Much of Modern Aging Research in a Short and Pithy Nutshell

This caught my eye and I thought I'd share. The abstract is a good encapsulation of the majority of modern research into aging and longevity: understanding and explaining, with no great impetus to apply the knowledge gained to date.

The ins and outs of aging and longevity

As a nod to the oft-quoted evolutionary theorist George Williams, "It is remarkable that after a seemingly miraculous feat of morphogenesis, a complex metazoan should be unable to perform the much simpler task of merely maintaining what is already formed". How and why we age are mysteries of the ages.

The "how" of this mystery is the purview of experimental biologists who try to understand the basic processes that lead to system maintenance failure - from the level of molecules to that of entire organisms - that we term "aging".

The "why" of this mystery is the purview of evolutionary theorists whose ideas shape the questions that biogerontologists pose, on the basis of the premise put forth by another preeminent geneticist and evolutionary biologist, Theodosius Dobzhansky, that "[n]othing in biology makes sense except in the light of evolution". These experimental and evolutionary perspectives converge in the modern science of aging, and its curious cousin "longevity", in an attempt to unify extensive findings from diverse areas of biology.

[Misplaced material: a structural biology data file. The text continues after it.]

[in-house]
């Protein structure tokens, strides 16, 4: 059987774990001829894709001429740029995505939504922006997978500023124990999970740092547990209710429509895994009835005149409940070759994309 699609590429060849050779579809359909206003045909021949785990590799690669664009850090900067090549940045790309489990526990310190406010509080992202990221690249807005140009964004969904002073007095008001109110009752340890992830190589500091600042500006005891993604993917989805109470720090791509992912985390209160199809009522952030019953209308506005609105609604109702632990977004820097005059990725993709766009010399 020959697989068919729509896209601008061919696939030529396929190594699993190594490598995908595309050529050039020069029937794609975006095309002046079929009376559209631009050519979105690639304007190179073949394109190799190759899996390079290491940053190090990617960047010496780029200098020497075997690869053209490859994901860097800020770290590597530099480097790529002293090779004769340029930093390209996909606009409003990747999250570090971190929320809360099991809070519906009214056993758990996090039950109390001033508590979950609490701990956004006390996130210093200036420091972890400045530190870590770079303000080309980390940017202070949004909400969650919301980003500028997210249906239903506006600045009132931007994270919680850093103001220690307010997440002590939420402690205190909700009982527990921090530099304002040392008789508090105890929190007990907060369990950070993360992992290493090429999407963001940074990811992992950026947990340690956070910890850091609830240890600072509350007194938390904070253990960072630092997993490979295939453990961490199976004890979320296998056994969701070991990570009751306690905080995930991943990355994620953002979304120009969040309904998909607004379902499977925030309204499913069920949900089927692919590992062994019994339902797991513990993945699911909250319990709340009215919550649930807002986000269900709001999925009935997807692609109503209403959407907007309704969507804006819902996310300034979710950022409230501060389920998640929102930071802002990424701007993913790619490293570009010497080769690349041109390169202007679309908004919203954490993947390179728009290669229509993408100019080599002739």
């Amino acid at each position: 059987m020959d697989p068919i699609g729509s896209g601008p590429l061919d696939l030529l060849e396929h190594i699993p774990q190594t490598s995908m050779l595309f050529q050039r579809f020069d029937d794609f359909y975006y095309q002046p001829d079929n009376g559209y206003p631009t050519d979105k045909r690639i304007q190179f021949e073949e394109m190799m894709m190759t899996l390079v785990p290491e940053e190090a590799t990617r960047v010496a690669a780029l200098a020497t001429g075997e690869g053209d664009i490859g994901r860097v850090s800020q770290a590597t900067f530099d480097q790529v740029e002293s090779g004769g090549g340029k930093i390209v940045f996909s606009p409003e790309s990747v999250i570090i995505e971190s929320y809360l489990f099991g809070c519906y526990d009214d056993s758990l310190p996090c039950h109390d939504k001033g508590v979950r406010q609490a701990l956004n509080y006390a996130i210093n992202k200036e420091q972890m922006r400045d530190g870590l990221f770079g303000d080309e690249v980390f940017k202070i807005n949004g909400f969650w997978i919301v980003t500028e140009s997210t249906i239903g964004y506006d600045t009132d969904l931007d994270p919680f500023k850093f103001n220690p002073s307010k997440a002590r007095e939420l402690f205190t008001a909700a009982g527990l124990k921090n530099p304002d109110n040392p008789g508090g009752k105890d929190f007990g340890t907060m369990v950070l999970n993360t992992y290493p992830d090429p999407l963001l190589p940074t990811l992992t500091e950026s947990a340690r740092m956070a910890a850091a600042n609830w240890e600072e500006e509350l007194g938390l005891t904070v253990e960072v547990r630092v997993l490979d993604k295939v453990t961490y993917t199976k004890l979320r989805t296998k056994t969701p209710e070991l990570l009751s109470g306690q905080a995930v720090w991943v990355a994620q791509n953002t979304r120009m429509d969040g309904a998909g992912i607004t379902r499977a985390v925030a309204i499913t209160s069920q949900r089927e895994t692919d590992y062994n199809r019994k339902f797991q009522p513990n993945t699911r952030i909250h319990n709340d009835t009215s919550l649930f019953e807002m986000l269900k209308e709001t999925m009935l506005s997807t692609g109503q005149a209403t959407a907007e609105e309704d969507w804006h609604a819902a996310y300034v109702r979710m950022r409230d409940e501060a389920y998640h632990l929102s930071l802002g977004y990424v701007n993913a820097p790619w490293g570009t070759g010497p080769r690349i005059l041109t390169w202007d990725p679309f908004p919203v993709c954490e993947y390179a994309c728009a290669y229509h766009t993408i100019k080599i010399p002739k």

It's important to remember that it is still the case that very little of aging research is in any way aimed at producing potential interventions to slow or reverse aging. Further, aging research itself is a backwater in comparison to fields like cancer research, or other larger research efforts that focus on named diseases of aging. Those research efforts are almost entirely aimed at plugging holes rather than prevention, researchers picking small parts of late stage pathology and then seeking to commercialize therapies based on small gains from old-style drug discovery programs. The regulatory straightjacket enclosing the medical research community permits little else. None of that will be a source of great improvements in human longevity; it is the cause of the gentle incidental increase in human life expectancy at older ages (at a pace of perhaps a month every year at the moment), but it can't do much more than that.

Little of medical research focused on aging is ambitious. Little is relevant to tackling the roots of aging. Little is focused on moving beyond the slow historical plodding and focus on treating end-stage disease. All of this must change, and the present state of affairs is why it is so important to support efforts like those of the SENS Research Foundation, which are aimed in the right direction, directly relevant to extending healthy life spans, and likely the draw in more of the research community as they progress.

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